God’s Peace in a Nuclear Age: Wisdom from Lewis

I grew up with the nuclear threat; it’s always been there. C. S. Lewis didn’t. He was 46 when those bombs were dropped on Hiroshima and Nagasaki, ending WWII. So one might expect a different reaction from someone in his generation. As he surveyed the response to this new weapon, he saw that many were nearly beside themselves with fear; yet he continued to offer clear thinking on this subject (as he did on all subjects).

Three years after Hiroshima and Nagasaki, he authored an essay called “On Living in an Atomic Age.” “In one way we think a great deal too much of the atomic bomb,” he argued. Many were asking, “How are we to live in an atomic age?”

I am tempted to reply: “Why, as you would have lived in the sixteenth century when the plague visited London almost every year, or as you would have lived in a Viking age when raiders from Scandinavia might land and cut your throat any night; or indeed, as you are already living in an age of cancer, an age of syphilis, an age of paralysis, an age of air raids, an age of railway accidents, an age of motor accidents.”

We should not “begin by exaggerating the novelty of our situation,” he counseled. We need to keep in mind that all people “were already sentenced to death before the atomic bomb was invented,” and in case we are living in a fantasy, he added, “and quite a high percentage of us were going to die in unpleasant ways.”

“Death itself,” Lewis reminds us, has never been “a chance at all, but a certainty.”

Then he gives this sound advice:

If we are all going to be destroyed by an atomic bomb, let that bomb when it comes find us doing sensible and human things—praying, working, teaching, reading, listening to music, bathing the children, playing tennis, chatting to our friends over a pint and a game of darts—not huddled together like frightened sheep and thinking about bombs. They may break our bodies (any microbe can do that) but they need not dominate our minds.

I find Lewis’s perspective to be in accord with Scripture. Here are a few samples:

Do not be anxious about anything, but in everything by prayer and supplication with thanksgiving let your requests be made known to God. And the peace of God, which surpasses all understanding, will guard your hearts and your minds in Christ Jesus. –Philippians 4:6-7

Humble yourselves, therefore, under the mighty hand of God so that at the proper time he may exalt you, casting all your anxieties on him, because he cares for you. –I Peter 5:6-7

Even though I walk through the valley of the shadow of death, I will fear no evil, for you are with me; your rod and your staff, they comfort me. –Psalm 23:4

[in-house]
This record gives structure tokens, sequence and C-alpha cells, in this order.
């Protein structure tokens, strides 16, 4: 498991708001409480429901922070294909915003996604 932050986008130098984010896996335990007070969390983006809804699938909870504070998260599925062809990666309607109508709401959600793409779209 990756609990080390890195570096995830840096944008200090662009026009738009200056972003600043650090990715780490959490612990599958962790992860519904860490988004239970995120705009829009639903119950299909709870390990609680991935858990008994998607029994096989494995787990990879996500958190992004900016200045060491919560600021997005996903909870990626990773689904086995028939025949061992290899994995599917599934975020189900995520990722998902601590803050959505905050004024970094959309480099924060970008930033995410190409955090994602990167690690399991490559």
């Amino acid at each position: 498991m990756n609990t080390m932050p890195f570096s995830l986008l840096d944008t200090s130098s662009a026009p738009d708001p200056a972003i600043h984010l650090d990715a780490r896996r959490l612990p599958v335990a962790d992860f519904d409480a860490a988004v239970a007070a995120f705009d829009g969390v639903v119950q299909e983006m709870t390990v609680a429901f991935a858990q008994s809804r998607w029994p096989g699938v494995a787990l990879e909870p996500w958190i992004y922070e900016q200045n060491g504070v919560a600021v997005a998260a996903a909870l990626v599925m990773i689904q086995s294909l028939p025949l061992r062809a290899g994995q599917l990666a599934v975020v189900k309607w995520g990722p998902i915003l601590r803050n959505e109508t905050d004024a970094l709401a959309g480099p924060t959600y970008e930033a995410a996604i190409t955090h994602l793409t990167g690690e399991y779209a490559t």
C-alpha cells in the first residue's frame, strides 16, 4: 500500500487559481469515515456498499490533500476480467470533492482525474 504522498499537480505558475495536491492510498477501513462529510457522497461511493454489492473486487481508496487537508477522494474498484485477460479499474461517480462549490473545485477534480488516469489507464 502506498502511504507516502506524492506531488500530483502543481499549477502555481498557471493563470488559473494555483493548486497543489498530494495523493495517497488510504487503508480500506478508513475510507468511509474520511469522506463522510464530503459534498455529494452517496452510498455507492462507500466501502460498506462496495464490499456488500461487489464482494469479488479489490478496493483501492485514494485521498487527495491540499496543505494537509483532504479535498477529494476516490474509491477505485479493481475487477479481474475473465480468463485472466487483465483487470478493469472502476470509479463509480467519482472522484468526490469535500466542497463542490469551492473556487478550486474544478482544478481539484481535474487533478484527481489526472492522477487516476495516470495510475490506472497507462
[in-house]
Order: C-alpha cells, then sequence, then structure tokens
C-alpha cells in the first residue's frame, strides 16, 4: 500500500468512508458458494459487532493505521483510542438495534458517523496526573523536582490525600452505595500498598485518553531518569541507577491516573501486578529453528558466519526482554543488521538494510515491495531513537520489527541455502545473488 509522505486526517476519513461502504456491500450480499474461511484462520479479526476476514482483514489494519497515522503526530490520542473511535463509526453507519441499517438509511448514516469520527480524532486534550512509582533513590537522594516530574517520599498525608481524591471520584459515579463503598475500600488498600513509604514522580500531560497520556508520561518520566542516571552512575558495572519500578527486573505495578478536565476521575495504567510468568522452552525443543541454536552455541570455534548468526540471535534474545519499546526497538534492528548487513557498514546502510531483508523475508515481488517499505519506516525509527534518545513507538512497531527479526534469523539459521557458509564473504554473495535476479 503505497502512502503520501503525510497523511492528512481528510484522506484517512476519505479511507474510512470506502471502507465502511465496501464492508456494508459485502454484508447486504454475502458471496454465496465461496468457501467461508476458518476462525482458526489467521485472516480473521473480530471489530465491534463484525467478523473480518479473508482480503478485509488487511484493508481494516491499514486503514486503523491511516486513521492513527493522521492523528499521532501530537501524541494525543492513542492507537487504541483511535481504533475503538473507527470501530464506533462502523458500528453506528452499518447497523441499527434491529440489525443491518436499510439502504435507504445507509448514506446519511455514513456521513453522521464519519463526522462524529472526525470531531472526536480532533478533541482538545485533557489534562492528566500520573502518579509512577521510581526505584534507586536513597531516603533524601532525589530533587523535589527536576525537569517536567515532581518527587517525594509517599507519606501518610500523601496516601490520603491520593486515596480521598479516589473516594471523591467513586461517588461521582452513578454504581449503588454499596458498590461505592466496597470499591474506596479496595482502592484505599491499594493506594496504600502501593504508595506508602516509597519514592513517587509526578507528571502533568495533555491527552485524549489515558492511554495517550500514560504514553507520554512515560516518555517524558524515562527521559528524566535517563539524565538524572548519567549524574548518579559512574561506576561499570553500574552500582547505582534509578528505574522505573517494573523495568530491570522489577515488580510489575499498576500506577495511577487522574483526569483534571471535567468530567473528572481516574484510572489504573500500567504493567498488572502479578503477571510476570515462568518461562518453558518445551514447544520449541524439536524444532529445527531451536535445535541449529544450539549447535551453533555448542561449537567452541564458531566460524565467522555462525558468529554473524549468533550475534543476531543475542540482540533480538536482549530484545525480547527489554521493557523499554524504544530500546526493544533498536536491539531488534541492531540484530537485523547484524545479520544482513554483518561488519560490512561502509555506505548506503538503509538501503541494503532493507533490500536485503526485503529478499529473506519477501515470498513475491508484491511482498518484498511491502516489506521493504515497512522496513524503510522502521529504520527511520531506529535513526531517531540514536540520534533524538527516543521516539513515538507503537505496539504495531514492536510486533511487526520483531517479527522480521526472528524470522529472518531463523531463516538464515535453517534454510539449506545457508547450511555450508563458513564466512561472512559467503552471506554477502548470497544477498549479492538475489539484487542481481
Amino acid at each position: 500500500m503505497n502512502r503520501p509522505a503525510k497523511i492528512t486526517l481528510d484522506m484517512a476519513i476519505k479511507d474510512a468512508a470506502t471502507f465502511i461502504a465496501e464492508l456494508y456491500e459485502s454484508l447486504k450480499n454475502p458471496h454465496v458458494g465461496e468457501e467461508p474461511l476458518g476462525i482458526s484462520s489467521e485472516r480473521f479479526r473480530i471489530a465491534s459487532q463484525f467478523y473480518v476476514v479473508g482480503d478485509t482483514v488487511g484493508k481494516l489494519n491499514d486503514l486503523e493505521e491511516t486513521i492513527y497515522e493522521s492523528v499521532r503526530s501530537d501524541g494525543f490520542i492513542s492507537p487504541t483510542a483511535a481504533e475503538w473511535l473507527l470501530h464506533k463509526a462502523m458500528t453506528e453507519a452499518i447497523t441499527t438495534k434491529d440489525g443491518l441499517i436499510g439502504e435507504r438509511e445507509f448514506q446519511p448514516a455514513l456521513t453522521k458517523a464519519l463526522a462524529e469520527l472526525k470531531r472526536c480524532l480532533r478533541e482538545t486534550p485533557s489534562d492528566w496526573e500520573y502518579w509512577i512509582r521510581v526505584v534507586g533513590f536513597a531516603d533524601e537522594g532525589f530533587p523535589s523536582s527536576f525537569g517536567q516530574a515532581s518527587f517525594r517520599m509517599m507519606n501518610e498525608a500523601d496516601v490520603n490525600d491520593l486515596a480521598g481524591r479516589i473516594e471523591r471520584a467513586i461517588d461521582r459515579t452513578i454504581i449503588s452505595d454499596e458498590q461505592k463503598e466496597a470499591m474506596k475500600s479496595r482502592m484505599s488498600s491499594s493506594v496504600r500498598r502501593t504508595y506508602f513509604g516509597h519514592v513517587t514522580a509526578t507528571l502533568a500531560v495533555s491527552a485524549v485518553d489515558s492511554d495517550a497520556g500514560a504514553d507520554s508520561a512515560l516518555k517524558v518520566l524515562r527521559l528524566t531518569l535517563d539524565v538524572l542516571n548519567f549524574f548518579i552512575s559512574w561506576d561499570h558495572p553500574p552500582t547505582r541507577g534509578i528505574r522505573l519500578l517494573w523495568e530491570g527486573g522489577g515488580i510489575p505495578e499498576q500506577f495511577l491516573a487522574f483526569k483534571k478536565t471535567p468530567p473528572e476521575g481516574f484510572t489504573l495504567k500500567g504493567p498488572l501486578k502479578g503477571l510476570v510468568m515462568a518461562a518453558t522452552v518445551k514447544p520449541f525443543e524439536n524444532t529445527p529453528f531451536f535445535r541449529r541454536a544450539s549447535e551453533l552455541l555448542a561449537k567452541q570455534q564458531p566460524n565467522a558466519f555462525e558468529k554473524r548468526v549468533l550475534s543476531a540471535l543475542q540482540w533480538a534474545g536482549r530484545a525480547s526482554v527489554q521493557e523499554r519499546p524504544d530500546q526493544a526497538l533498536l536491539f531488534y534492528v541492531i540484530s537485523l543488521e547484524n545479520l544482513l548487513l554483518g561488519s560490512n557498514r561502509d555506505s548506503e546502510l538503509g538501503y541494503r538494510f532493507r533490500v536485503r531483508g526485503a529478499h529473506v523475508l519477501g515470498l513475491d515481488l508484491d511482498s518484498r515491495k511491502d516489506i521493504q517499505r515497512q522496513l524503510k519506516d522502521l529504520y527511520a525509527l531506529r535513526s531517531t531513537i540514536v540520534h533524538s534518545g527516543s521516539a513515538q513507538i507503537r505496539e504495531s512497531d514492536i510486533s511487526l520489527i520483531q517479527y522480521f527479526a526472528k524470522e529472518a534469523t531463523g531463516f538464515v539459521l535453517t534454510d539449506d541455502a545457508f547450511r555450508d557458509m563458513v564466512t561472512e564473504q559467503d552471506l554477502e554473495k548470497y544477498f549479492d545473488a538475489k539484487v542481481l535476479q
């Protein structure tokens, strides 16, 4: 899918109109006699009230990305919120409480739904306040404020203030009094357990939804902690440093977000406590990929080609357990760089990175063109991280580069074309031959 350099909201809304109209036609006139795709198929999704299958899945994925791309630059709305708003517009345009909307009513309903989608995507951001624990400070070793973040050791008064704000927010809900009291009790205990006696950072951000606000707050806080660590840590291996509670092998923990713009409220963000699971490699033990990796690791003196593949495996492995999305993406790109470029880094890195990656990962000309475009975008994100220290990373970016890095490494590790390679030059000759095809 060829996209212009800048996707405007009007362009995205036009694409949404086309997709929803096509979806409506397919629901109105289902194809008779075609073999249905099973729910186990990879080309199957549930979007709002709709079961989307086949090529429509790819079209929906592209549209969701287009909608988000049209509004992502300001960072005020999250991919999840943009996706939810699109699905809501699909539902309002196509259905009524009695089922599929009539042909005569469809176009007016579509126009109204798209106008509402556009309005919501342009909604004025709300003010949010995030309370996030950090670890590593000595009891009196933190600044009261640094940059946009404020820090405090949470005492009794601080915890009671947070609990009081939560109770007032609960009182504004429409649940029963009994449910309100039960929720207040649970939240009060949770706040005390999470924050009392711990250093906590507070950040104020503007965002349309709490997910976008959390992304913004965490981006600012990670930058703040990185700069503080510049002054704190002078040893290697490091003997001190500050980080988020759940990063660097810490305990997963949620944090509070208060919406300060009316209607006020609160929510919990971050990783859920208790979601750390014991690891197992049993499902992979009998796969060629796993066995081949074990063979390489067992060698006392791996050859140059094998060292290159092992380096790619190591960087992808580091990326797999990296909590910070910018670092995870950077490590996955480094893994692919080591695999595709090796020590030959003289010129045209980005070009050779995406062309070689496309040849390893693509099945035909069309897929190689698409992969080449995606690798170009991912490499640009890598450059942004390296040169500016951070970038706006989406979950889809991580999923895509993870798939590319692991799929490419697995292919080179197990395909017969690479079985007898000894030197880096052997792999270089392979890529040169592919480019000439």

“Therefore do not be anxious about tomorrow, for tomorrow will be anxious for itself. Sufficient for the day is its own trouble. –Matthew 6:34

Peace I leave with you; my peace I give to you. Not as the world gives do I give to you. Let not your hearts be troubled, neither let them be afraid. –John 14:27

May the peace of God be with us all this day.

Jesus My Refuge, My Peace, My Overcomer

Did you ever have one of those days? You know the one I mean, when you wonder why you even try? When the best of intentions and the desire to make a difference doesn’t seem to make a difference at all? I had one of those days yesterday, and it might continue today. Evil abounds. What about God’s grace, which means the strength to withstand the evil?

I don’t want to give in to the temptation not to care anymore. I want to be infused with God’s grace today. A few scriptures have come to mind, given, I trust, by God, as I am struggling within my heart.

Let’s start with select verses from Psalm 91:

He who dwells in the shelter of the Most High will abide in the shadow of the Almighty. I will say to the Lord, “My refuge and my fortress, my God, in whom I trust!”

A thousand may fall at your side and ten thousand at your right hand, but it shall not approach you. You will only look on with your eyes and see the recompense of the wicked. For you have made the Lord, my refuge, even the Most High, your dwelling place. No evil will befall you.

“Because he has loved Me, therefore I will deliver him; I will set him securely on high, because he has known My name. He will call upon Me, and I will answer him; I will be with him in trouble; I will rescue him and honor him.”

Then I go to the New Testament and find these words of Jesus at the Last Supper:

These things I have spoken to you, so that in Me you may have peace. In the world you have tribulation, but take courage; I have overcome the world.

Truly, the Lord is my only refuge today. I want to look past, or through, the tribulation in my life and recognize I can have peace through Him. I want to see that last line come to pass: He has overcome the world.

Faith